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A Pennsylvania man indicates that he will require life-long medical treatment and monitoring, after suffering kidney failure side effects from Prilosec OTC and Prevacid 24HR, two widely used acid reflux drugs that have been linked to a growing number of reports involving serious kidney injuries.
In a product liability lawsuit (PDF) filed last week in the U.S. District Court for the District of New Jersey, Paul Snyder indicates that the drug makers Novartis, GlaxoSmithKline, Proctor & Gamble, AstraZeneca, and Takeda Pharmaceuticals failed to adequately warn consumers and the medical community about the potential health risks associated with their medications.
Snyder indicates that he developed acute renal failure and end stage renal disease after long-term use of Prevacid 24HR and Prilosec OTC, which are both part of the same class of heartburn medications, known as proton pump inhibitors (PPI).
Together with Nexium, Protonix and other popular brands, the medications are some of the most widely recognized drugs on the market in the United States, used by more than 15 million Americans. However, concerns have emerged in recent years about serious kidney side effects and whether the medications may be widely overused.
“During the period in which Prevacid 24HR and Prilosec OTC have been sold in the United States, hundreds of reports of injury have been submitted to the FDA in association with ingestion of Prevacid 24HR, Prilosec OTC and other PPIs,” according to the complaint filed on September 26. “Defendants have had notice of serious adverse health outcomes through case reports, clinical studies and post market surveillance. Specifically, Defendants had received numerous case reports of kidney injuries in patients that had ingested Prilosec OTC by as early as 2003, and Prevacid 24HR by as early as 2009. These reports of numerous kidney injuries put Defendants on notice as to the extensive risks of kidney injuries… However, Defendants took no action to inform Plaintiff or Plaintiff’s physicians of this known risk. Instead, Defendants continued to represent that Prevacid 24HR and Prilosec OTC did not pose any risks of kidney injuries.”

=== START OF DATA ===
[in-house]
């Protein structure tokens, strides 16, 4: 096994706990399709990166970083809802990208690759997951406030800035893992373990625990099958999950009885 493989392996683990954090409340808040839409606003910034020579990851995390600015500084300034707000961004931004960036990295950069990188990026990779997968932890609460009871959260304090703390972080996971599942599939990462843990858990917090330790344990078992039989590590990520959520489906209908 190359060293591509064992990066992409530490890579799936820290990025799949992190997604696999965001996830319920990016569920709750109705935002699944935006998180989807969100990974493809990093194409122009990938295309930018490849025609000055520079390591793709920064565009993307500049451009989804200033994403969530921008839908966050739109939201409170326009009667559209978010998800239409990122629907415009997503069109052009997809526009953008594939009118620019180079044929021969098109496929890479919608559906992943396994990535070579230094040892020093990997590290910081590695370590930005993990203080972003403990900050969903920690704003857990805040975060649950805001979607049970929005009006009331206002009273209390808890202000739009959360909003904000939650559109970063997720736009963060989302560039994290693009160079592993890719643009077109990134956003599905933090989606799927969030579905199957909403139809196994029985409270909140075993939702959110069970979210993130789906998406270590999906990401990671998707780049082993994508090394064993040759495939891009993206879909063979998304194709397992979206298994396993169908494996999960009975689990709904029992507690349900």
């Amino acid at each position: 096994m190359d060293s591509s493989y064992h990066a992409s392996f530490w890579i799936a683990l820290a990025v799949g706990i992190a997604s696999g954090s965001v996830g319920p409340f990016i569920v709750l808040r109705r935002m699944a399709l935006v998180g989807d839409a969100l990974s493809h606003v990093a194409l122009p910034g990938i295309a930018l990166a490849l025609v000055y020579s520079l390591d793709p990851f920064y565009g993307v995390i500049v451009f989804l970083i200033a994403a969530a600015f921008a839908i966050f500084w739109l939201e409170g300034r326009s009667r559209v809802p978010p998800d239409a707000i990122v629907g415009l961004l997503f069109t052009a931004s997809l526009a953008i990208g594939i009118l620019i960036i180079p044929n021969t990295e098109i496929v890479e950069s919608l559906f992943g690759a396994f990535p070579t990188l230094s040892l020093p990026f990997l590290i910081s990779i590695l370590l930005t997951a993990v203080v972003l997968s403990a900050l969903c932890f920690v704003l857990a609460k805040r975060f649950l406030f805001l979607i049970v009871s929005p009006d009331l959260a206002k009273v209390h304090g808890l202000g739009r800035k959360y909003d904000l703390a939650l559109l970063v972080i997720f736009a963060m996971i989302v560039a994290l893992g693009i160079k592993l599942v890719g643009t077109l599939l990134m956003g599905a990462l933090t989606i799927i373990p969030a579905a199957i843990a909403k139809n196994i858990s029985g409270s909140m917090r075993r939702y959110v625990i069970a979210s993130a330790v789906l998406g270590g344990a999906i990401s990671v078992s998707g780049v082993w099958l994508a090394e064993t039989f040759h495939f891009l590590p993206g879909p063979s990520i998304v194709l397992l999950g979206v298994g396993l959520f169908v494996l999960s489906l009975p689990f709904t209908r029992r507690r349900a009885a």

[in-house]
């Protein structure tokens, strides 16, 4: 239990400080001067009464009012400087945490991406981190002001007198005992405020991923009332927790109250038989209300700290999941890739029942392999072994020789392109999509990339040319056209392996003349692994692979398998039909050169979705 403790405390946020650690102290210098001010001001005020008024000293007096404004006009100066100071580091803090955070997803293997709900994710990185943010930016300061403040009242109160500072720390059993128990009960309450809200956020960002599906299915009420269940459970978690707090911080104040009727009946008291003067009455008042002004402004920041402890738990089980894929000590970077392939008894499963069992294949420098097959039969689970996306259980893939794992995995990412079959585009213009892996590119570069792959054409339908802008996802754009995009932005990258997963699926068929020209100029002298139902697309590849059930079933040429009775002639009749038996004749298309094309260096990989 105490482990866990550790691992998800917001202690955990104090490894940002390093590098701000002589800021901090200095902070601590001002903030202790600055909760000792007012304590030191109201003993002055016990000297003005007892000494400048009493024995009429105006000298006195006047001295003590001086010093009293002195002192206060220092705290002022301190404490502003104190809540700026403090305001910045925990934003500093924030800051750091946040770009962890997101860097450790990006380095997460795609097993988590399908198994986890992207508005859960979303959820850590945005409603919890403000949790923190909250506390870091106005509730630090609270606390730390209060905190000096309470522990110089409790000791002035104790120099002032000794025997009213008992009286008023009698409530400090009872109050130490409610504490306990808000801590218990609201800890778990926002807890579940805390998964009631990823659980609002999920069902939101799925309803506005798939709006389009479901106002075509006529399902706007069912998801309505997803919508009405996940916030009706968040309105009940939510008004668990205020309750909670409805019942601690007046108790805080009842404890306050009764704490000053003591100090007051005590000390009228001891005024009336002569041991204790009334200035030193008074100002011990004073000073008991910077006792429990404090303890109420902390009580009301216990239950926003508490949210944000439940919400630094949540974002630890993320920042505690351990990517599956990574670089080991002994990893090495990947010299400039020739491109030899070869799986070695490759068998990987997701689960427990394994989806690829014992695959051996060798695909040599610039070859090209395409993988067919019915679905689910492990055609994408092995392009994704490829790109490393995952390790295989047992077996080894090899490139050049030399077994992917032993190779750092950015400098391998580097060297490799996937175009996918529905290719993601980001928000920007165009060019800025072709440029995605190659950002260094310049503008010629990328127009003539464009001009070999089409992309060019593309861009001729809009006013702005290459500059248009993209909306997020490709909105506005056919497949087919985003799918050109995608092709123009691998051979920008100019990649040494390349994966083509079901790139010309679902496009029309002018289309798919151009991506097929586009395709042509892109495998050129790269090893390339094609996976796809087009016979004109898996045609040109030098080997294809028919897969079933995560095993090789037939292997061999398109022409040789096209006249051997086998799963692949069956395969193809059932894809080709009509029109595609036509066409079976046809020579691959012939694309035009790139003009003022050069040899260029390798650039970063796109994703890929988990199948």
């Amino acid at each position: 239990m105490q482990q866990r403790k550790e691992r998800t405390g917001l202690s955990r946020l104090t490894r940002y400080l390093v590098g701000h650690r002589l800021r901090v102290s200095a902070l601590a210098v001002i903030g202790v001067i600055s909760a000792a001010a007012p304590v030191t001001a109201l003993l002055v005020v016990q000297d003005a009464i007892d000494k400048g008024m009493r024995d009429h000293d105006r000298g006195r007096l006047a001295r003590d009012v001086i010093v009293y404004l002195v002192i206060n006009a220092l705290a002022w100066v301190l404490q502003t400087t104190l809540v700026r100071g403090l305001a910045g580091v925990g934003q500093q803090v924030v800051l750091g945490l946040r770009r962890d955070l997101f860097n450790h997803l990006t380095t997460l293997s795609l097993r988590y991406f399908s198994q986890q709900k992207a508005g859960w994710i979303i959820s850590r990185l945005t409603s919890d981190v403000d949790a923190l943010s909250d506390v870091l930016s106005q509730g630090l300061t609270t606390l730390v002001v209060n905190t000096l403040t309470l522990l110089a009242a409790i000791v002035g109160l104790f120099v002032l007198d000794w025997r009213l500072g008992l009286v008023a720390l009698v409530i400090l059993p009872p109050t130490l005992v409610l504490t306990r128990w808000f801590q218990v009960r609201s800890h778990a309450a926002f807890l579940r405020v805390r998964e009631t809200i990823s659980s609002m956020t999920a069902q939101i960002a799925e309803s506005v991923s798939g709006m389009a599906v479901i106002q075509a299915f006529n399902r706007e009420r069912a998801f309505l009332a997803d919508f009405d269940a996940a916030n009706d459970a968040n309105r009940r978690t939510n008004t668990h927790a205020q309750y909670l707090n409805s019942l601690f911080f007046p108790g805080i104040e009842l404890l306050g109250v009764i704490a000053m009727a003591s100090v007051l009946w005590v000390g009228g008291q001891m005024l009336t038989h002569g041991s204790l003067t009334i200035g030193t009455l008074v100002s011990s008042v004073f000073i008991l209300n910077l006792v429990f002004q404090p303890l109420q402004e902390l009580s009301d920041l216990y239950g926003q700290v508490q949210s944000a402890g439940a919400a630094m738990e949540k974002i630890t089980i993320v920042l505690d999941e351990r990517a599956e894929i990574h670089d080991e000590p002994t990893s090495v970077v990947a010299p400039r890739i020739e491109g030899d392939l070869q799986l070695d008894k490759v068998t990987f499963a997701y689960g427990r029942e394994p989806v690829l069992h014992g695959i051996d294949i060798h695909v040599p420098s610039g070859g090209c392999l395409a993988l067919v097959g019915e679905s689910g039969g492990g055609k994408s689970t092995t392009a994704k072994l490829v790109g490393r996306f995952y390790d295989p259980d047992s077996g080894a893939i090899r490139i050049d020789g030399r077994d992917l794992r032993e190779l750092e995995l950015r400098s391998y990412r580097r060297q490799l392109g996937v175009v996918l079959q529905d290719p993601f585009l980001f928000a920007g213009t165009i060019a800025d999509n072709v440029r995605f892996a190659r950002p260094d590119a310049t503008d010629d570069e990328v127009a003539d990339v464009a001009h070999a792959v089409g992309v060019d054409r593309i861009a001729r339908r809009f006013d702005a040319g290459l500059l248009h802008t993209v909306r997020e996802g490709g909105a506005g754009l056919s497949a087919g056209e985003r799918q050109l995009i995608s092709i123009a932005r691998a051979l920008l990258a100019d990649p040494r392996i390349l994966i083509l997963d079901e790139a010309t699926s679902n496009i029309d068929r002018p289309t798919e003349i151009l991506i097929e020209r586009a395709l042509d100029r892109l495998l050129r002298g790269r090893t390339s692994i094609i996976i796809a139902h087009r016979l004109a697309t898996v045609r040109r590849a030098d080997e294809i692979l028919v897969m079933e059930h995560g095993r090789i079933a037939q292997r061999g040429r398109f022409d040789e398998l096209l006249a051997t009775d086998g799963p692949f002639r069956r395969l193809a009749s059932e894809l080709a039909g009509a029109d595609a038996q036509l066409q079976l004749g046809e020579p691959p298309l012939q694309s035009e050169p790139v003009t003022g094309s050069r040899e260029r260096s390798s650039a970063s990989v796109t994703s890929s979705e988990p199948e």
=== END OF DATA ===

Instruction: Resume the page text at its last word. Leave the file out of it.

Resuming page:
The case joins a growing number of other Nexium lawsuits, Prilosec lawsuits, Protonix lawsuits, Prevacid lawsuits and Dexilant lawsuits brought by individuals nationwide in recent months, each involving similar allegations that the drug makers withheld information about the risks associated with long-term use of the medications.
While the drugs are aggressively marketed as safe, and widely assumed to carry few serious side effects, several studies released in recent years have suggested that users may face an increased risk of kidney problems from proton pump inhibitors, including acute kidney injury (AKI), acute interstitial nephritis (AIN), chronic kidney disease (CKD) and kidney failure.
In December 2014, the FDA required the drug makers to add information to the label for the first time about the risk of acute interstitial nephritis (AIN) from Prevacid and Prilosec, but many critics have suggested that the information was not prominent enough to raise awareness about the kidney risks associated with proton pump inhibitors.
In April 2015, a study published in the medical journal CMAJ Open found that Prilosec, Prevacid and other PPIs cause a 3 times higher risk of acute interstitial nephritis, but were also associated with a 2.5 times higher risk of acute kidney injury, which involves an abrupt loss of kidney function.
Last year, a study published in the medical journal JAMA Internal Medicine built on these findings, examining data on more than 10,000 participants over a period of more than 10 years, finding that the drugs were also associated with a higher incidence of chronic kidney disease.
In April 2016, researchers with the Department of Veterans Affairs found that users of Prilosec, Prevacid or other PPIs may be 96% more likely to develop kidney failure and 28% more likely to develop chronic kidney disease after five years of use.
Given similar questions of fact and law raised in the litigation, the Prilosec and Prevacid lawsuit filed by Snyder will be consolidated with cases filed against other drug makers, which are centralized before U.S. District Judge Claire C. Cecchi in the District of New Jersey as part of a federal MDL, or multidistrict litigation.
As individuals continue to learn about the link between the heartburn drugs and kidney problems suffered in recent years, it is widely expected that thousands of additional cases may be filed in the coming months and years.